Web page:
How does an actor analyze a script? Students start with character analysis (how do we learn about a character in a script? what are the facts/inferences about a character?) and then explore the ideas of “objective,” “obstacle,” “stakes,” and “tactics.”
The unit culminates with students applying learned script analysis techniques on an assigned scene. Please refer to the Pacing Guide for more details and ways to supplement with other DTA materials.
How does an actor analyze a script? Students start with character analysis (how do we learn about a character in a script? what are the facts/inferences about a character?) and then explore the ideas of “objective,” “obstacle,” “stakes,” and “tactics.” The unit culminates with students applying learned script analysis techniques on an assigned scene.
Students learn the 5 ways we learn about a character in a script.
This session uses a two-character scene to find facts and inferences about a character.
This session introduces the Stanislavski method of acting and four elements: objective, obstacle, stakes, and tactics.
This session reviews what students have learned about script analysis, and applies it to an open scene exercise.
Students are given an assigned scene to analyze, focus on one character, and complete the script analysis assignment.
CCSS.ELA-LITERACY.CCRA.SL.1 - Prepare for and participate effectively in a range of conversations and collaborations with diverse partners, building on others' ideas and expressing their own clearly and persuasively.
CCSS.ELA-LITERACY.CCRA.SL.4 - Present information, findings, and supporting evidence such that listeners can follow the line of reasoning and the organization, development, and style are appropriate to task, purpose, and audience.
CCSS.ELA-LITERACY.CCRA.L.3 - Apply knowledge of language to understand how language functions in different contexts, to make effective choices for meaning or style, and to comprehend more fully when reading or listening.
CCSS.ELA-LITERACY.CCRA.L.4 - Determine or clarify the meaning of unknown and multiple-meaning words and phrases by using context clues, analyzing meaningful word parts, and consulting general and specialized reference materials, as appropriate.
CCSS.ELA-LITERACY.CCRA.L.6 - Acquire and use accurately a range of general academic and domain-specific words and phrases sufficient for reading, writing, speaking, and listening at the college and career readiness level; demonstrate independence in gathering vocabulary knowledge when encountering an unknown term important to comprehension or expression.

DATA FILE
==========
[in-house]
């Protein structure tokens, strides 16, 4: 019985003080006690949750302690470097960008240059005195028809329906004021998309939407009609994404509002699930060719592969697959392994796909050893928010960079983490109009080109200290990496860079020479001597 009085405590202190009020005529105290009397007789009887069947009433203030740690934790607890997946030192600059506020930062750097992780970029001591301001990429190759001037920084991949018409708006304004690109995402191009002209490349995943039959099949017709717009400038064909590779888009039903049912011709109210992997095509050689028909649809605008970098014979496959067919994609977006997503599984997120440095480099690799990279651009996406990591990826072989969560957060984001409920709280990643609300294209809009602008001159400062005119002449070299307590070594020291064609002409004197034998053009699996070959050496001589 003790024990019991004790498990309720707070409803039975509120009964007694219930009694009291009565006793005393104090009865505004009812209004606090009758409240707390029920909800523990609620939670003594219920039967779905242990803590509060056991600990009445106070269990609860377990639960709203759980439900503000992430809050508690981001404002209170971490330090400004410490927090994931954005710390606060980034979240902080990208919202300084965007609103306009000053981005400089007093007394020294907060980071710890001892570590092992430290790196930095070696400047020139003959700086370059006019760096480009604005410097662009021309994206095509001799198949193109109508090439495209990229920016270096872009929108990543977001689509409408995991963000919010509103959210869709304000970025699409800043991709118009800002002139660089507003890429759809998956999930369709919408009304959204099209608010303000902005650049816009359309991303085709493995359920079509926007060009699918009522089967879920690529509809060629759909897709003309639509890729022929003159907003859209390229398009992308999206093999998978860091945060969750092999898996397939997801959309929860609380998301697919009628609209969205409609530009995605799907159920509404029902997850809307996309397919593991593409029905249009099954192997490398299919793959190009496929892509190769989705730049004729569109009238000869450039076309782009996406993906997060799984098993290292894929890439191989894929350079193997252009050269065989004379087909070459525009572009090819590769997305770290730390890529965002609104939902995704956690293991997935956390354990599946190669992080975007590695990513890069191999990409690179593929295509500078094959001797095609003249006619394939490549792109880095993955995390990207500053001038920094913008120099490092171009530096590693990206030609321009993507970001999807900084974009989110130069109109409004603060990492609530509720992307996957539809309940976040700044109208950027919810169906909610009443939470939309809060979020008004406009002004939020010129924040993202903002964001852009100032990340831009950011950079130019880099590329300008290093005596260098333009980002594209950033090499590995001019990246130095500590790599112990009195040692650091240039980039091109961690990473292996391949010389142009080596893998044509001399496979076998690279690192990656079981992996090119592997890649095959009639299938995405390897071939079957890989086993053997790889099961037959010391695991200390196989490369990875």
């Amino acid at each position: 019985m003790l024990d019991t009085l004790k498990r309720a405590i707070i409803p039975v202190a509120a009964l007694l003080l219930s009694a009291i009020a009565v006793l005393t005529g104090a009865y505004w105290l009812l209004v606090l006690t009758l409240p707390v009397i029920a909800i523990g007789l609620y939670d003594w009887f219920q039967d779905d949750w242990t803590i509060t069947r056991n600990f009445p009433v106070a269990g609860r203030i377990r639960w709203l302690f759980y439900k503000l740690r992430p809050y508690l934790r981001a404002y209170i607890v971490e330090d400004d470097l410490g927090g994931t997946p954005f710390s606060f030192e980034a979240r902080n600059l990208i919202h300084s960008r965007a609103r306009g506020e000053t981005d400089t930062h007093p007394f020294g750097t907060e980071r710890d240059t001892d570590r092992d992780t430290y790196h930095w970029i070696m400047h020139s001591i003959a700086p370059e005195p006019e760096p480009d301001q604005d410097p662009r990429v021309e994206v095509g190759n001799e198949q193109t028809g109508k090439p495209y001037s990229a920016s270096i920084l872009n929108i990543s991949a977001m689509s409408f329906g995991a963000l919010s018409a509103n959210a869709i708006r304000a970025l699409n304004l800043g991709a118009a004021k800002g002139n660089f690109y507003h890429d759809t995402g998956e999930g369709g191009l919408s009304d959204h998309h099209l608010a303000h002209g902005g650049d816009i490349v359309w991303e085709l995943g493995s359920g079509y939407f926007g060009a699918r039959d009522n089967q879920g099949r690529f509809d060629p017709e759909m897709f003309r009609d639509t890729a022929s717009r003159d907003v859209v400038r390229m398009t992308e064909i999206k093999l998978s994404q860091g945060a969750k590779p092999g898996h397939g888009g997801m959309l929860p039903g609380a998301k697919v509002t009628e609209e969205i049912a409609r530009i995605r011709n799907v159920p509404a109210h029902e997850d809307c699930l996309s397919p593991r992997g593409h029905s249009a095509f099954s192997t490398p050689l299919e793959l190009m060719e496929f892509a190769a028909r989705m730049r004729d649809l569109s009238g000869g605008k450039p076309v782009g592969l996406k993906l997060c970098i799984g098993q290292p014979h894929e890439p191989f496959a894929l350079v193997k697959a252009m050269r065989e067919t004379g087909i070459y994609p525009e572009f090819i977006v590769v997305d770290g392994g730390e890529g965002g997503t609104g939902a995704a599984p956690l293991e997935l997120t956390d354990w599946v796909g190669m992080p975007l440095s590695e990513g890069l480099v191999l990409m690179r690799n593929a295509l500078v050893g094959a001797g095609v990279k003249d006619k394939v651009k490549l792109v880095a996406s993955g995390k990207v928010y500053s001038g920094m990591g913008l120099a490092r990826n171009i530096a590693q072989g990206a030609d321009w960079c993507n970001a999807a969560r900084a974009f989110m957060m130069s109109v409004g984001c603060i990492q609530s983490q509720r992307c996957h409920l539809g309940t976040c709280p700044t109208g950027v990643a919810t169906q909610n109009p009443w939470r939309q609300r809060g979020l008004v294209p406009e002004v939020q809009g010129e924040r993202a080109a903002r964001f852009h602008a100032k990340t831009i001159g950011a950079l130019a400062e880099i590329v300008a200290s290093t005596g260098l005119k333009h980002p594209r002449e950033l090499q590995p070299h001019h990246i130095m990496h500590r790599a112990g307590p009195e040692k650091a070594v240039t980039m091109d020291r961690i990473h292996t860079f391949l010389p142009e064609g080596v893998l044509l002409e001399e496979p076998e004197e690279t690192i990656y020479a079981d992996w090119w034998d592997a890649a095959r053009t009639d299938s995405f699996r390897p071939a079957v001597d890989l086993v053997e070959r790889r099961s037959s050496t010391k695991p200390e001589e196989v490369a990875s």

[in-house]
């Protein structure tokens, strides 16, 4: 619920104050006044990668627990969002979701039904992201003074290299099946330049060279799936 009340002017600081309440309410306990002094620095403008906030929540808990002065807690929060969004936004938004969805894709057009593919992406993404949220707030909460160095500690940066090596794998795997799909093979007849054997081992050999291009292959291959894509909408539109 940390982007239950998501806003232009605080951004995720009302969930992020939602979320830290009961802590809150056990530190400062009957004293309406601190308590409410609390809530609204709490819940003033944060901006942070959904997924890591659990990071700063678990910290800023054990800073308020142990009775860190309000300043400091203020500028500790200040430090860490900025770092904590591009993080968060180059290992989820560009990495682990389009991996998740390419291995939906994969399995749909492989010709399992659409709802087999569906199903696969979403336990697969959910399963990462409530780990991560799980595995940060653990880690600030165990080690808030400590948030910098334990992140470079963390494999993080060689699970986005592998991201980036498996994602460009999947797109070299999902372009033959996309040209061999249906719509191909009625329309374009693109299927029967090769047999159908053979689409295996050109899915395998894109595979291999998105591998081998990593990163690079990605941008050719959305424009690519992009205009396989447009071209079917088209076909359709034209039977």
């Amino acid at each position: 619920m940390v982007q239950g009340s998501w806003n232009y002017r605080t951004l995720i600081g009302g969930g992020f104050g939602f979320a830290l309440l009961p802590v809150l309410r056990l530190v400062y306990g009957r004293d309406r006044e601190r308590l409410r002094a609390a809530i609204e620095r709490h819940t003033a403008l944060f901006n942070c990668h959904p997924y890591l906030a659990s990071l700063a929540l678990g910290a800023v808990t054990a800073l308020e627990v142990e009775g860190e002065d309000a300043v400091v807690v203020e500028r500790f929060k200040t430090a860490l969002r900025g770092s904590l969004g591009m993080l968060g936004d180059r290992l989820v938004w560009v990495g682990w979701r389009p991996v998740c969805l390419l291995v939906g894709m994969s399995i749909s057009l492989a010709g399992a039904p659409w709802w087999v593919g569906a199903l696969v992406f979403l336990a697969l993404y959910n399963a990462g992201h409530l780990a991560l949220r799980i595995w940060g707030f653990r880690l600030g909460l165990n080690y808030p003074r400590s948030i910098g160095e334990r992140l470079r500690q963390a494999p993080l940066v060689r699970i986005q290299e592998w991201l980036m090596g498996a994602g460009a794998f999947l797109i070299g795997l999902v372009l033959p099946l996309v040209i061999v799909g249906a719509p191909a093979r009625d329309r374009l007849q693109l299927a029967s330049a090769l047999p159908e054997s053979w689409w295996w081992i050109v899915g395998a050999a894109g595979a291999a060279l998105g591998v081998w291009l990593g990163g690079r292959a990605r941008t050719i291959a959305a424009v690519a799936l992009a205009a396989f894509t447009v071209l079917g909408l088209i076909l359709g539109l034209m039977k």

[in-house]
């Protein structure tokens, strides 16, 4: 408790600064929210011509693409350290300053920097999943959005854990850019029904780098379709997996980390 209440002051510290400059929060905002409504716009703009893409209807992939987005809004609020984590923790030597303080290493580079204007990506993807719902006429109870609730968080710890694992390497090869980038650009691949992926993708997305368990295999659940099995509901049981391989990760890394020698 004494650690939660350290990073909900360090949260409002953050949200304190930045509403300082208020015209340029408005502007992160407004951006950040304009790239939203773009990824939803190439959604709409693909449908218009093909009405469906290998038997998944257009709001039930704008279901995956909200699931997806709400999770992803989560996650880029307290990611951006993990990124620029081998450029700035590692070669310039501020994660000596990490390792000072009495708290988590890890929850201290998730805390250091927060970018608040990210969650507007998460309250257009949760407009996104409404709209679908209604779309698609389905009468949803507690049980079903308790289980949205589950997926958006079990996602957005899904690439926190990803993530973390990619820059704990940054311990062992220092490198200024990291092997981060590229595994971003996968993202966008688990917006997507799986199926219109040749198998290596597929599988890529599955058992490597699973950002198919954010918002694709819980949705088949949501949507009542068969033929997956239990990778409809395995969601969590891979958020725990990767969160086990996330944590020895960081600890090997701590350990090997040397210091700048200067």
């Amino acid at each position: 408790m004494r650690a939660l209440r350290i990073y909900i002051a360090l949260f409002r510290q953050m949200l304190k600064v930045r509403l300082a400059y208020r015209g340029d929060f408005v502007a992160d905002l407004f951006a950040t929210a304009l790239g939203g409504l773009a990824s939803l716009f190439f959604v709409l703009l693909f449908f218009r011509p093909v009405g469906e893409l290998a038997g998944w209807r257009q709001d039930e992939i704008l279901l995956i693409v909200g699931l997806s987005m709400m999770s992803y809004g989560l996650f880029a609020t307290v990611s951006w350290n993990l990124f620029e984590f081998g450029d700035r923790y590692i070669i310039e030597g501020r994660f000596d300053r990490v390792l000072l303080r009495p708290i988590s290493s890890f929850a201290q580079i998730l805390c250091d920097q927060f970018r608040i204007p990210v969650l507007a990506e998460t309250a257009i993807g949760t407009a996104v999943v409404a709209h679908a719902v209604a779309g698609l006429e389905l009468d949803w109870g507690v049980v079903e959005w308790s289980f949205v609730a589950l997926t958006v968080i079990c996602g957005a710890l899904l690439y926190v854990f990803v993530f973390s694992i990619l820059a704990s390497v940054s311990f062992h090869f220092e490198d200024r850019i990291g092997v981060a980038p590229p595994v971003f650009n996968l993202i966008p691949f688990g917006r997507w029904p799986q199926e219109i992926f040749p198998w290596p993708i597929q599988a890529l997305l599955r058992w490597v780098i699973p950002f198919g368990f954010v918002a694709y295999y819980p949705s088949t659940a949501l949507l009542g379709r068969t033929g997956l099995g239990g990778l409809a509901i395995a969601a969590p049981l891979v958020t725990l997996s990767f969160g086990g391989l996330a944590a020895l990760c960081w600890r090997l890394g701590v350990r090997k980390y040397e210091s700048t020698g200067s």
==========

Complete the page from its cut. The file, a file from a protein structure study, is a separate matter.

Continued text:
CCSS.ELA-LITERACY.RL.9-10.3 - Analyze how complex characters (e.g., those with multiple or conflicting motivations) develop over the course of a text, interact with other characters, and advance the plot or develop the theme.
CCSS.ELA-LITERACY.RL.9-10.4 - Determine the meaning of words and phrases as they are used in the text, including figurative and connotative meanings; analyze the cumulative impact of specific word choices on meaning and tone (e.g., how the language evokes a sense of time and place; how it sets a formal or informal tone).
CCSS.ELA-LITERACY.RI.9-10.4 - Determine the meaning of words and phrases as they are used in a text, including figurative, connotative, and technical meanings; analyze the cumulative impact of specific word choices on meaning and tone (e.g., how the language of a court opinion differs from that of a newspaper).
TH.912.S.2.3 - Demonstrate an understanding of a dramatic work by developing a character analysis for one or more of its major characters and show how the analysis clarifies the character's physical and emotional dimensions.
C.3.3 - demonstrate an understanding of theatre and audience etiquette, in both classroom and formal performance contexts (e.g., as a performer: show willingness to take direction and behave appropriately towards other actors; as a viewer: demonstrate respect for performers and other audience members by paying attention, not interrupting or talking, and applauding when appropriate)
C.1.2 - demonstrate an understanding of and use correct terminology to refer to the forms, elements, conventions, and techniques of drama, with a focus on ensemble drama works (e.g., chorus, protagonist, ingénue, supporting role, act, scene, climax, resolution, improvisation, mask, freeze-frame image)
B.3.1 - identify and describe skills, attitudes, and strategies they used in collaborative drama activities (e.g., brainstorming, active listening, and cooperative problem-solving skills; strategies for sharing responsibility through collaborative team roles)